Key Priorities

Labor Markets

Work is the poor's main source of earning. Understanding labor markets is essential to reduce poverty and ensure inclusive labor absorption and efficient development patterns. Improving labor market operations is also an important element of strategies to develop human capital, address gender discrimination, and enhance welfare and productivity.

Labor market interventions include:

  • Active labor market programs
    • direct employment generation - promoting small and medium enterprises, public works
    • labor exchanges or employment services - job brokerage, counseling - linking supply with demand for labor
    • skills development programs - training and retraining of labor
  • Passive labor market policies
    • unemployment insurance
    • income support
    • an appropriate legislative framework that strikes a balance between economic efficiency and labor protection including safe working conditions, minimum wages, social security contributions, and other labor standards

Cross-border labor migration is an increasingly important labor market issue for Asian countries. It is important to make sure that sufficient legal frameworks exist for protecting rights of migrant workers while reducing irregular migration. ADB addresses safe migration by reducing vulnerability to human trafficking risks among migrating population.

Social Insurance

Social insurance programs mitigate risks by providing income support in the event of illness, disability, work injury, maternity, unemployment, old age, and death.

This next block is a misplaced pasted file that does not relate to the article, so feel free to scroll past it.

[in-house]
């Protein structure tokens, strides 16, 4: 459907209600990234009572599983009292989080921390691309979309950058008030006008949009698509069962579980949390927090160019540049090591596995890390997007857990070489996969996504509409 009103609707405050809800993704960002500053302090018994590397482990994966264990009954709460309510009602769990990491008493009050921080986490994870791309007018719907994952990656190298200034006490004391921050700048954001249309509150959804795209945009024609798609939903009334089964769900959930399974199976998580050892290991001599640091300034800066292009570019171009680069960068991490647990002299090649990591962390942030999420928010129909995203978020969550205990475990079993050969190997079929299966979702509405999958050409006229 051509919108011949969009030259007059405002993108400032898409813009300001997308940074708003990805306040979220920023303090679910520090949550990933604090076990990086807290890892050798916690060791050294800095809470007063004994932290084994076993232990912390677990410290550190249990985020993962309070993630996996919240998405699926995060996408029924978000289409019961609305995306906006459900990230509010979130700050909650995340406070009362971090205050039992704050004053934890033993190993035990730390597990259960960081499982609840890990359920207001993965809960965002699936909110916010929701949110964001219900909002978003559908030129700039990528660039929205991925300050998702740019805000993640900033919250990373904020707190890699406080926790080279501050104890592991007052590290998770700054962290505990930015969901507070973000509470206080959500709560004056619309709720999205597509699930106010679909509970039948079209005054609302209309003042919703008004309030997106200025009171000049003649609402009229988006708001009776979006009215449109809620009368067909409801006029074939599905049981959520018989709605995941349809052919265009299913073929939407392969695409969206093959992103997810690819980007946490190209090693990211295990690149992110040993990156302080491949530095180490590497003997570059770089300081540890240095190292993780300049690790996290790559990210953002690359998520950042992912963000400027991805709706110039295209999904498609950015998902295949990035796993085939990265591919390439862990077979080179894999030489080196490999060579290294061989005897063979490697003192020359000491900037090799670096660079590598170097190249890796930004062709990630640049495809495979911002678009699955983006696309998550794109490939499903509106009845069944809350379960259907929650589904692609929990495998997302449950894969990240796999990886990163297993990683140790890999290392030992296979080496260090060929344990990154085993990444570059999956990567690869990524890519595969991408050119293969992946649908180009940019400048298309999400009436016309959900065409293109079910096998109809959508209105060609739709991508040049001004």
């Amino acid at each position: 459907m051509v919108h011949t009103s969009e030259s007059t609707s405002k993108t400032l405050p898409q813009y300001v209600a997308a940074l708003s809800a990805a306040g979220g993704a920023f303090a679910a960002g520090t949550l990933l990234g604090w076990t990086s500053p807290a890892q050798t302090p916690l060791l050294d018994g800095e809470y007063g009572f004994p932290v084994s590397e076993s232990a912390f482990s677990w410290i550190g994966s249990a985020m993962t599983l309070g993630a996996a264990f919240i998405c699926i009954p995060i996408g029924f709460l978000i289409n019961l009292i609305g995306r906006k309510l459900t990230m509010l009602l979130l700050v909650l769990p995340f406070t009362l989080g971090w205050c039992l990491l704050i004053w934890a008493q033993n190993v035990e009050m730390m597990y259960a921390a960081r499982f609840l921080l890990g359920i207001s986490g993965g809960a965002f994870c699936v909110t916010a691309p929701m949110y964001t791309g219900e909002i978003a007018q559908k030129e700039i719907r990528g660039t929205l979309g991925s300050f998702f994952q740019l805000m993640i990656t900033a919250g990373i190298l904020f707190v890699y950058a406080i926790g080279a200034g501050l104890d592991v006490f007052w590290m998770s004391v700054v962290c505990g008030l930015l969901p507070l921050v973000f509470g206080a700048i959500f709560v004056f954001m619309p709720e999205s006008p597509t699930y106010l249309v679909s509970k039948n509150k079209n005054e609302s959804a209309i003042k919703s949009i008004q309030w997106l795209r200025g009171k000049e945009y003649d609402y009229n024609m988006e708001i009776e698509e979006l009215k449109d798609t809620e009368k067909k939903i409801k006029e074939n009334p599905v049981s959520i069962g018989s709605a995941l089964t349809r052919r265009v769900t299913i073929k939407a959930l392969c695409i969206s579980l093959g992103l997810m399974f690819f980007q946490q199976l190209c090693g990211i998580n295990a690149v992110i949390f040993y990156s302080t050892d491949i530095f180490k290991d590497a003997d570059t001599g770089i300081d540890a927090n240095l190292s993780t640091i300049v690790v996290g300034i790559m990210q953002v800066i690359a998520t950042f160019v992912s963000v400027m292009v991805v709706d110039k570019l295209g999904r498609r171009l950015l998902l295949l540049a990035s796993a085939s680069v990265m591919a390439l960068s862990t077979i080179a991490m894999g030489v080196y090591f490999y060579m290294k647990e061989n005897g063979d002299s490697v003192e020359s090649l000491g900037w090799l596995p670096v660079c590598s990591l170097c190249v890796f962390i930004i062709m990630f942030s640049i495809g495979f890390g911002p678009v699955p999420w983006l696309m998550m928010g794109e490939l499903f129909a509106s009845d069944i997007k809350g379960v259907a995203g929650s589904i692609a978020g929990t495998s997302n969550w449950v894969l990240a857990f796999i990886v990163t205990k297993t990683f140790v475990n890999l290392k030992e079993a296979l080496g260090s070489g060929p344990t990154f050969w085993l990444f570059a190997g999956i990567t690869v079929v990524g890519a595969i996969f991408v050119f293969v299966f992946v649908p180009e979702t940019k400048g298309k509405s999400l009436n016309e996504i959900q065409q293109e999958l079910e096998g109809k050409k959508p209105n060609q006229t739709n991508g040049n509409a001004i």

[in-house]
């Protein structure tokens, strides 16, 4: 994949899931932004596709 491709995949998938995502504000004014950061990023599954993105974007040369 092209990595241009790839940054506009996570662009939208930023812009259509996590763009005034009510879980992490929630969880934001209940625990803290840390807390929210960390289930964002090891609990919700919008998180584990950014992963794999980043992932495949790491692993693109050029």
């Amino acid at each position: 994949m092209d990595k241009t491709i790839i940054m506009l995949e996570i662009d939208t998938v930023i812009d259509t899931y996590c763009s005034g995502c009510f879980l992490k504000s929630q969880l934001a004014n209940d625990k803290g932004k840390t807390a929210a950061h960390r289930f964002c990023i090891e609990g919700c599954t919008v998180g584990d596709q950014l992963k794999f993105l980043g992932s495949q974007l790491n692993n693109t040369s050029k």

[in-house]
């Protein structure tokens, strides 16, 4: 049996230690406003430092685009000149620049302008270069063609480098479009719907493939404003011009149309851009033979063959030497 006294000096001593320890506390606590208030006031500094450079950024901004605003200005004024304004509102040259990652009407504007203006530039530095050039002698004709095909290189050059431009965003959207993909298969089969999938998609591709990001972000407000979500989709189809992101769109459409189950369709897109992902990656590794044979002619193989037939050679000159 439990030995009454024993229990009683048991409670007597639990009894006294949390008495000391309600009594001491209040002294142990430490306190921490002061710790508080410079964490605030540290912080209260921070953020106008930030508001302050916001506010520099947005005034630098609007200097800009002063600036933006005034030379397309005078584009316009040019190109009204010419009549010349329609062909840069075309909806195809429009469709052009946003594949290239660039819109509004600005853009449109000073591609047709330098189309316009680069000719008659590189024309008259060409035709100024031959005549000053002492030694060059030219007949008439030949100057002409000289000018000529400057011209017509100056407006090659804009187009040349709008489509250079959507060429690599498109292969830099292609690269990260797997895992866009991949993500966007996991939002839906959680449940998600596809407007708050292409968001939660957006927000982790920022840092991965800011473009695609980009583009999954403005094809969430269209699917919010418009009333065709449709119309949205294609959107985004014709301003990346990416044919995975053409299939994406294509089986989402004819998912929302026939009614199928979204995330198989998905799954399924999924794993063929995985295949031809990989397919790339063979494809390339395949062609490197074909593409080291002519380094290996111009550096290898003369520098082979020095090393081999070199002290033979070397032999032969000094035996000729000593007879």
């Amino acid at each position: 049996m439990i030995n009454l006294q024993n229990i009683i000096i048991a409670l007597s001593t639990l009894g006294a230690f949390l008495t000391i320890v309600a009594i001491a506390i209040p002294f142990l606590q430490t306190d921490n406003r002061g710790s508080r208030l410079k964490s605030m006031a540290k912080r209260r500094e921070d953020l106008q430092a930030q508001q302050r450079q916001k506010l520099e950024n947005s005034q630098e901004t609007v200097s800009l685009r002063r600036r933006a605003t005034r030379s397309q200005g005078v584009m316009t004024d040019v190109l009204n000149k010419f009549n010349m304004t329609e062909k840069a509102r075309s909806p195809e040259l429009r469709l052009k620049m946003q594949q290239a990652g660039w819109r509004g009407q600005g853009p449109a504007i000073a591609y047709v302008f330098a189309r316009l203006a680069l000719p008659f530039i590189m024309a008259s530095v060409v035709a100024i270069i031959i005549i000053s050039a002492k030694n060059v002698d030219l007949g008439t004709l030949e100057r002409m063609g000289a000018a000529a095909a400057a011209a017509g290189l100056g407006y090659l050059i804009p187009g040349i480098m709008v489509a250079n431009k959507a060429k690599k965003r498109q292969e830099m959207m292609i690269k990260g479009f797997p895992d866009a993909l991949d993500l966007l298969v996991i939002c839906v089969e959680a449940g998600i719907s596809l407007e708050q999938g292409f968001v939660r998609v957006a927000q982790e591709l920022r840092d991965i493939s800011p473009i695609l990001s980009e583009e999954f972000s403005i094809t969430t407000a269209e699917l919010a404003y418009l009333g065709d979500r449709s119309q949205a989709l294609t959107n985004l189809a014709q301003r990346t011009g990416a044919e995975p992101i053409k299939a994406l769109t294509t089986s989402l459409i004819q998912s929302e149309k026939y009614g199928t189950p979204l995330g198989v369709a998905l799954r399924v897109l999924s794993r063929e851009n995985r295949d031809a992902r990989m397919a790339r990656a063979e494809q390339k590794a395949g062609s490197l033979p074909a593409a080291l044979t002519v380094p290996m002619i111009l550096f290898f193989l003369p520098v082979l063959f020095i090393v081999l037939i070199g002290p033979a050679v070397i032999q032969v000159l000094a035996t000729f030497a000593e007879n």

Programs include:

  • unemployment insurance to deal with frictional or structural unemployment
  • work injury insurance to compensate workers for work-related injuries or diseases
  • disability and invalidity insurance, linked to old-age pensions, to cover for full or partial disability
  • sickness and health insurance to protect workers from diseases
  • maternity insurance to provide benefits to mothers during pregnancy and post delivery
  • old-age insurance to provide income support after retirement
  • life and survivor insurance to ensure that dependents are compensated for the loss of the breadwinner

Social Assistance

Social assistance and welfare services provide protection to society's most vulnerable groups, i.e., those with no other means of support such as single parent households, victims of natural disasters or civil conflict, handicapped people, or the destitute poor.

Social assistance interventions may include:

  • welfare and social services to highly vulnerable groups such as the physically or mentally disabled, orphans, or substance abusers
  • cash or in-kind transfers such as food stamps and family allowances
  • temporary subsidies such as life-line tariffs, housing subsidies, or support of lower prices of staple food in times of crisis